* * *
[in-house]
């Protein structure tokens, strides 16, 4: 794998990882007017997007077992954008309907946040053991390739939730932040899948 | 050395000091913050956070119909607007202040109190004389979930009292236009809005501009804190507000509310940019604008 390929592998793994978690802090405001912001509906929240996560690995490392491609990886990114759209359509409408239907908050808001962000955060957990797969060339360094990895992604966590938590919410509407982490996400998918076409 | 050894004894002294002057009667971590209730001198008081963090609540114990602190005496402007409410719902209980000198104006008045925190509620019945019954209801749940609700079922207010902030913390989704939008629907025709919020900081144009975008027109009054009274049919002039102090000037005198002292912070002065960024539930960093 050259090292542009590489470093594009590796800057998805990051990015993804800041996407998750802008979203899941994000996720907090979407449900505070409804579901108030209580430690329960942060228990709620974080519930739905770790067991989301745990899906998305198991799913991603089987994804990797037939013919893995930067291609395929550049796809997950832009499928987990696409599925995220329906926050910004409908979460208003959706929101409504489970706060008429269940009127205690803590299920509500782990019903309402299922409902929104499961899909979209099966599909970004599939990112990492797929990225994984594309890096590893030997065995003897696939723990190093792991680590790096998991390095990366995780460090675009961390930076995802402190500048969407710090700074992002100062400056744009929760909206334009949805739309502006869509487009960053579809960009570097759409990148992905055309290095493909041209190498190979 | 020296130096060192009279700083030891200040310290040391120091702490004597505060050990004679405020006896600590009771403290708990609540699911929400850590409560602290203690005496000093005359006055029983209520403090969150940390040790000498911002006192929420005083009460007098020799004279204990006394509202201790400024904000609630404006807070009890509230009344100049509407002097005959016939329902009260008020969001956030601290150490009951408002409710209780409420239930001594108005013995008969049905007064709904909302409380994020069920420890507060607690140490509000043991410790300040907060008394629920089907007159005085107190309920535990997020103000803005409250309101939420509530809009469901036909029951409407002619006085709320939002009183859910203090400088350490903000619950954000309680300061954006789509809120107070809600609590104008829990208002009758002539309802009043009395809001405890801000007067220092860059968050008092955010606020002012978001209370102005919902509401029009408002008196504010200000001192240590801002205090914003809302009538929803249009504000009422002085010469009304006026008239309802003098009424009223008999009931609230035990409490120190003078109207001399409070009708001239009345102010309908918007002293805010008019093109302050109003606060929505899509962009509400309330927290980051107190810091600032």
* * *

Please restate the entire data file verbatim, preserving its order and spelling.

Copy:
[in-house]
């Protein structure tokens, strides 16, 4: 794998990882007017997007077992954008309907946040053991390739939730932040899948 | 050395000091913050956070119909607007202040109190004389979930009292236009809005501009804190507000509310940019604008 390929592998793994978690802090405001912001509906929240996560690995490392491609990886990114759209359509409408239907908050808001962000955060957990797969060339360094990895992604966590938590919410509407982490996400998918076409 | 050894004894002294002057009667971590209730001198008081963090609540114990602190005496402007409410719902209980000198104006008045925190509620019945019954209801749940609700079922207010902030913390989704939008629907025709919020900081144009975008027109009054009274049919002039102090000037005198002292912070002065960024539930960093 050259090292542009590489470093594009590796800057998805990051990015993804800041996407998750802008979203899941994000996720907090979407449900505070409804579901108030209580430690329960942060228990709620974080519930739905770790067991989301745990899906998305198991799913991603089987994804990797037939013919893995930067291609395929550049796809997950832009499928987990696409599925995220329906926050910004409908979460208003959706929101409504489970706060008429269940009127205690803590299920509500782990019903309402299922409902929104499961899909979209099966599909970004599939990112990492797929990225994984594309890096590893030997065995003897696939723990190093792991680590790096998991390095990366995780460090675009961390930076995802402190500048969407710090700074992002100062400056744009929760909206334009949805739309502006869509487009960053579809960009570097759409990148992905055309290095493909041209190498190979 | 020296130096060192009279700083030891200040310290040391120091702490004597505060050990004679405020006896600590009771403290708990609540699911929400850590409560602290203690005496000093005359006055029983209520403090969150940390040790000498911002006192929420005083009460007098020799004279204990006394509202201790400024904000609630404006807070009890509230009344100049509407002097005959016939329902009260008020969001956030601290150490009951408002409710209780409420239930001594108005013995008969049905007064709904909302409380994020069920420890507060607690140490509000043991410790300040907060008394629920089907007159005085107190309920535990997020103000803005409250309101939420509530809009469901036909029951409407002619006085709320939002009183859910203090400088350490903000619950954000309680300061954006789509809120107070809600609590104008829990208002009758002539309802009043009395809001405890801000007067220092860059968050008092955010606020002012978001209370102005919902509401029009408002008196504010200000001192240590801002205090914003809302009538929803249009504000009422002085010469009304006026008239309802003098009424009223008999009931609230035990409490120190003078109207001399409070009708001239009345102010309908918007002293805010008019093109302050109003606060929505899509962009509400309330927290980051107190810091600032």